• Split into 4 groups—each creates table4 colored packets & tacky stuff for wall10 minutes—set timer for sorting10 minutes—discuss why certain things went in different columnsWhat if you did this at your library? Make a big list of all the things you want to teach students, then sort them into appropriate piles/columns for different levels/classes? Has anyone done this? Want to share results?
  • Why and how we decided
  • 3 big learning outcomes from general education program—critical thinking skillsTalk about introduce, reinforce, masterMoving away from first-year only, inoculation model
  • Handout: worksheet andrubric
  • We evaluated students’ competency in three areas: 1) identifying relevant keywords, 2) identifying high-quality keywords, and 3) finding a relevant and focused article.We have so far evaluated a total of 26 classes and 478 students. Each student received a 0, 1, 2, or 3 in each of the three areas of criteria and we have compiled the results.
  • We’ll look more closely at this by examining two different classes.
  • We looked at how the choice of a topic or research question affected students’ overall success and learned that specificity was probably a better criteria for success than the difference between topic and question. Here are a couple of examples of students who did not demonstrate the competencies we were looking for. The first citation seems beyond the student’s intellectual comprehension for this classThe lack of a research question led to a kind of “hit or miss” approach; in other words, whatever the student found they were content with, because there was no specific goal.The most exemplary student results in UWYO 1450 began with the following topics or questions: “ADHD Chemical Nuero-Biofeedback,” “Life on Other Planets/ Non-Oxygen Dependent Lifeforms,” and even “Safer Nursing Habits.”Another thing to investigate – do students understand the elements of citation enough to record the parts on the worksheet? Can we make the worksheet clearer through different language or should we spend time on this?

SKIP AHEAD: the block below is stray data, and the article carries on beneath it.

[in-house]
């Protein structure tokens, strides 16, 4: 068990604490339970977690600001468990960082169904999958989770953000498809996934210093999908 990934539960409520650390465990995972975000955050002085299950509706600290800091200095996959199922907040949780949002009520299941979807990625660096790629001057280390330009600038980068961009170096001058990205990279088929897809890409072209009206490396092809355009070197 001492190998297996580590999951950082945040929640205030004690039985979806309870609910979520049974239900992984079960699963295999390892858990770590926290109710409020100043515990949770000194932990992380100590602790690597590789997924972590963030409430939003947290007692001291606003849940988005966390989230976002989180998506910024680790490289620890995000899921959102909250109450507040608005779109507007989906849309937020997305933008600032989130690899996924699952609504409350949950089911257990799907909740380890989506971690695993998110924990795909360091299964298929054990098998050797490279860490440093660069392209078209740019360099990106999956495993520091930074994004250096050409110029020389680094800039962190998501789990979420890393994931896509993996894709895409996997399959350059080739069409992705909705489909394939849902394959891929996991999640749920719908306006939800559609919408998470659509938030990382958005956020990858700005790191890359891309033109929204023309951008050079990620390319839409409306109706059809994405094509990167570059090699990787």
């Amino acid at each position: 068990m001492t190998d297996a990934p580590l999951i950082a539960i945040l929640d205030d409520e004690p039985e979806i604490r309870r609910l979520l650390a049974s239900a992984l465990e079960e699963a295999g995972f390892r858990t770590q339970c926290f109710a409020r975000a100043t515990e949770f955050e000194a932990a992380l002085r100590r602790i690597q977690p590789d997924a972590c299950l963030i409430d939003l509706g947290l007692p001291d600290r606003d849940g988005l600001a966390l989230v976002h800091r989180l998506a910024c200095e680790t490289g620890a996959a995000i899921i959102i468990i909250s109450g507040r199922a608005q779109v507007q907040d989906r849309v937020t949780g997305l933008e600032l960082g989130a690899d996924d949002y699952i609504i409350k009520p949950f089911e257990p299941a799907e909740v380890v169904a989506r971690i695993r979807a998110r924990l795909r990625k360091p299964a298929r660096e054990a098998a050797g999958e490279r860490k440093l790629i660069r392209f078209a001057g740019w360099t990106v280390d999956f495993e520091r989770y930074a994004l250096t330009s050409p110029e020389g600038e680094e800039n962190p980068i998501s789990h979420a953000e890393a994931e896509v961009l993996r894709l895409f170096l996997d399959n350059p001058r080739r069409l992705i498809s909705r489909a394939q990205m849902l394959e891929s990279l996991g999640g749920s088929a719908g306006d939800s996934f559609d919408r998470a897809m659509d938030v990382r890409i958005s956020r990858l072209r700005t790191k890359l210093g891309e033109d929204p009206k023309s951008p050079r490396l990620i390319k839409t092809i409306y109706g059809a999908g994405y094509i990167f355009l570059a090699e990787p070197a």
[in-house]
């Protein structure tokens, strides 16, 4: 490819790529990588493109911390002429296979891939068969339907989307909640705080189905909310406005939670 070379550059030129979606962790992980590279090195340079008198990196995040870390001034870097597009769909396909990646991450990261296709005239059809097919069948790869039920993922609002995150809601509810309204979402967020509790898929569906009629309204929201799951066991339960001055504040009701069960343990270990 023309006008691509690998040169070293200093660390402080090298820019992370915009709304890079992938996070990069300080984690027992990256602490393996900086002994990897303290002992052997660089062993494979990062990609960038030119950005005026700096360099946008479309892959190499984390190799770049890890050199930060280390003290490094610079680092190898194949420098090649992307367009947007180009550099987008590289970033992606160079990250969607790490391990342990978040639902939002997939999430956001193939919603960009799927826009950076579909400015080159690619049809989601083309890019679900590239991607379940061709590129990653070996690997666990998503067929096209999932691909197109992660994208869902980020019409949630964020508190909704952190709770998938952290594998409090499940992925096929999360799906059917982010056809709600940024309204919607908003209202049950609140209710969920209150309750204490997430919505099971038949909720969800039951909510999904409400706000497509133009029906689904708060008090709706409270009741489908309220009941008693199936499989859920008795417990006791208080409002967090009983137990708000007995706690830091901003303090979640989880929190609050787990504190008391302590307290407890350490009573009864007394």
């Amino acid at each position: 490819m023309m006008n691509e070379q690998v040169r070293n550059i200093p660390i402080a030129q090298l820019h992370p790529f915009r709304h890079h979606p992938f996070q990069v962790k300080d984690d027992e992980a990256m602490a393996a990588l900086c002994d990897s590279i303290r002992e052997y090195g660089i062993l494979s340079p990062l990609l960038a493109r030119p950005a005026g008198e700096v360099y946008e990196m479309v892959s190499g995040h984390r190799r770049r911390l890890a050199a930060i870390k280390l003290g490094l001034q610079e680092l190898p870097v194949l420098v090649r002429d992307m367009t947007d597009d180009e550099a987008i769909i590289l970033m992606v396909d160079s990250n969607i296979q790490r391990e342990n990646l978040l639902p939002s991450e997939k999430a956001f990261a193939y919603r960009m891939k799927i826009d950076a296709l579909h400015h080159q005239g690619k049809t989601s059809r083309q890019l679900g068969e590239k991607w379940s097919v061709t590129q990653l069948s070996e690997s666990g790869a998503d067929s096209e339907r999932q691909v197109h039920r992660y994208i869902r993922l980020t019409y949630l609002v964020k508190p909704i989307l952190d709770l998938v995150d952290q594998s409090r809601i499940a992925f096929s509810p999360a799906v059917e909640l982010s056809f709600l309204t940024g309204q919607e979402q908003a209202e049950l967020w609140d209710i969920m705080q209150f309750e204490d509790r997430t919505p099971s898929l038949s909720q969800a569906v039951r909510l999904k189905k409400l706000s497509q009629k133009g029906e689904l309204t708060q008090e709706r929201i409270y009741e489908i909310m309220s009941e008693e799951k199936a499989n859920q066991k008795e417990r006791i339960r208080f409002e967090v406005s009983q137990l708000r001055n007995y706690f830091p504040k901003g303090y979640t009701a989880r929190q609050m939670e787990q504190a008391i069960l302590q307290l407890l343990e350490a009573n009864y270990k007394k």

• The relative success of the ES 1000-07 class was because of several factors. Not only were most of them using questions instead of topics, but the questions had several parts that allowed the students to think through the issue more specifically, some parts being statements to be proved or disproved.